Who’s afraid of inflation? Virtually every company in Asia and elsewhere. Not only do surging consumer prices erode the value of cash on balance sheets (and there are billions of dollars sitting idle in this region). They also threaten to dampen consumption and thus revenues, and to cut profit margins as well.
An Asia Pacific CFO Takes On Inflation -- to Win
So when China reported on April 15 that inflation in March represented a 32-month high (it came in at a higher-than-expected 5.4%), many a CFO’s financial antenna went on overdrive. In Singapore, inflation in the first two months of the year was tracked at 5.2% while India’s Wholesale Price Index rocketed 8.98% in the year to March.
In truth, the threat of inflation has been on the radar screens of Asia’s companies for some time. “We have been facing some challenges, including the price increases in raw materials,” says Ben Ho (pictured), Regional Vice President for Finance and Controlling, Asia Pacific, at Henkel, the German giant in laundry and home care, cosmetics and toiletries, and adhesive technologies.
Being in the product lines that it is, the company is particularly vulnerable to inflationary pressure, although its large industrial additives business in Asia provides a substantial cushion. Henkel has strong pricing power on the business-to-business side, where it is relatively easier to pass on price rises in adhesives, films, inks and coatings to downstream industrial users.
“But on the consumer side, we are seeing very stiff competition,” admits Ho, a situation that makes raising end prices difficult. “We can pass on only part of the increase [in oil prices and raw material costs] to our customers.”
Henkel’s consumer brands in Asia Pacific include Dial and Fa body and fragrance products, the Citré Shine line of shampoos and conditioners, Persil detergents and Renuzit air fresheners, which are duking it out with the likes of P&G, Unilever, Colgate-Palmolive and other international and homegrown products.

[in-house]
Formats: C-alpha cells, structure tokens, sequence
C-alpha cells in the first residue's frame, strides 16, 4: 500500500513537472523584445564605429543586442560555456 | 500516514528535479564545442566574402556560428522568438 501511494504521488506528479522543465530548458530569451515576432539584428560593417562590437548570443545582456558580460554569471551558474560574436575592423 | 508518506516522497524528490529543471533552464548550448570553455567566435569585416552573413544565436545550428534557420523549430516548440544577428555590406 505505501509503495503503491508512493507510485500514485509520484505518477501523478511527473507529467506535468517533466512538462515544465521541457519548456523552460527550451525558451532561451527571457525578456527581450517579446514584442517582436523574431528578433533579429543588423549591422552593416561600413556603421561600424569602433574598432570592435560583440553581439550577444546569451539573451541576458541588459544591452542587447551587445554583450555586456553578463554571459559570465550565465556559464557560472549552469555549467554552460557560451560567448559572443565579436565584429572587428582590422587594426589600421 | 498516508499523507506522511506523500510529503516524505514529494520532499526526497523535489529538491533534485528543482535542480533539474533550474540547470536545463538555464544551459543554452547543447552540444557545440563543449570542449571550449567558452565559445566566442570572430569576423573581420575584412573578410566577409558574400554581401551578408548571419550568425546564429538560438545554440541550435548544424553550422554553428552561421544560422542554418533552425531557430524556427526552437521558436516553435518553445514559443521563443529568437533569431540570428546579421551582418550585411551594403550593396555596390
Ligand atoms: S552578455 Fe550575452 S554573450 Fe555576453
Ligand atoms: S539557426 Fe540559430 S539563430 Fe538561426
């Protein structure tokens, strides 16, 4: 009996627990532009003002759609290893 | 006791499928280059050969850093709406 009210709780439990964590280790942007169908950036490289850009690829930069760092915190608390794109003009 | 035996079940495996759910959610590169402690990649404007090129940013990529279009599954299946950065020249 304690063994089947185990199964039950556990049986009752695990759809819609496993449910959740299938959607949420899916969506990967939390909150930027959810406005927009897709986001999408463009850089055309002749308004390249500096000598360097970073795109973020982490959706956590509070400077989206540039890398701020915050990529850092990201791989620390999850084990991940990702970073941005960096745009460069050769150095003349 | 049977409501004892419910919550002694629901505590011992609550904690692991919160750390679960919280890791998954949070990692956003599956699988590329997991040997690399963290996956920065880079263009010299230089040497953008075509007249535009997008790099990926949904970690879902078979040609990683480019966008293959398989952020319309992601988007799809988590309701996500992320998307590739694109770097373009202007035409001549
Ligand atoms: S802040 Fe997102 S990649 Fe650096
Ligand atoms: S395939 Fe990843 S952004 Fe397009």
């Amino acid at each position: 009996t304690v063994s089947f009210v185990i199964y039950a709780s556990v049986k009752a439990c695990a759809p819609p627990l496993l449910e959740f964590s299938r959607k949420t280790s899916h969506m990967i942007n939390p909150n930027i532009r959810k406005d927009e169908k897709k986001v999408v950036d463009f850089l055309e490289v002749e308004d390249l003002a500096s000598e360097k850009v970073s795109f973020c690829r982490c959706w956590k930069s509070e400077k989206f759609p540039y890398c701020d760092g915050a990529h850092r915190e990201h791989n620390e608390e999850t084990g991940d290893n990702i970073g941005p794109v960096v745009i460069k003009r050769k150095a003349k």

Henkel is tackling the problem on a number of fronts. “We will pass on the price increases to the end consumer to a certain extent,” says Ho. “We will also enhance innovations and cost controls.” As CFO, he is focusing particularly on cost management and operational efficiency to help contain price increases.
Ho says that Henkel Asia Pacific has been lucky. “We started consolidating cash management in Asia two years ago, after we acquired National Starch in 2008.” Henkel paid Akzo Nobel £2.7 billion (US$4.4 billion at the current exchange rate) to acquire National Starch’s adhesives and electronic materials businesses, which Henkel said perfectly complement its own adhesives assets.
Deutsche Bank was Henkel’s primary banking provider while National Starch had a relationship with HSBC. The different platforms needed to be integrated. It took several months to “review all the different banks and their solutions,” Ho recalls. “At the end of the day, we decided, together with headquarters, to go with the solution from Deutsche Bank.”
With most regional cash management activities now on the Deutsche Bank platform, Ho says Henkel was able to improve operations excellence. Cash functions were centralized in Manila, where a treasurer reassigned from Germany manages regional treasury operations. The unified arrangement allows Ho and other executives to see how much cash Henkel has at any one time, making it easier to deploy or invest of idle assets.
“By doing this, we generate cash flow for reducing our debt position and for further support of business expansion,” says Ho. The cause of cost management is also served. The centralization and associated automation have improved productivity and put a lid on employee numbers. “Salaries are always going up, whether in China or other countries,” says Ho, who once managed the in-house shared services centre in Manila of another company.
The Manila Solution
The success of the Manila solution is emboldening Henkel to centralize other regional processes. “Currently, Manila covers finance, a little of IT, and then HR,” says Ho, “and also a bit of purchasing. In the future, we also want to look into other possibilities like operations, supply chain and customer service.”
This is not to say that the initiative has been entirely trouble-free. Australia and New Zealand are not on the Deutsche Bank platform because the German bank does not have branches there. Henkel’s businesses in these two countries use Citi solutions, which are linked to the company’s global cash pool in Germany. “We don’t really need an additional interface with Deutsche Bank there,” says Ho.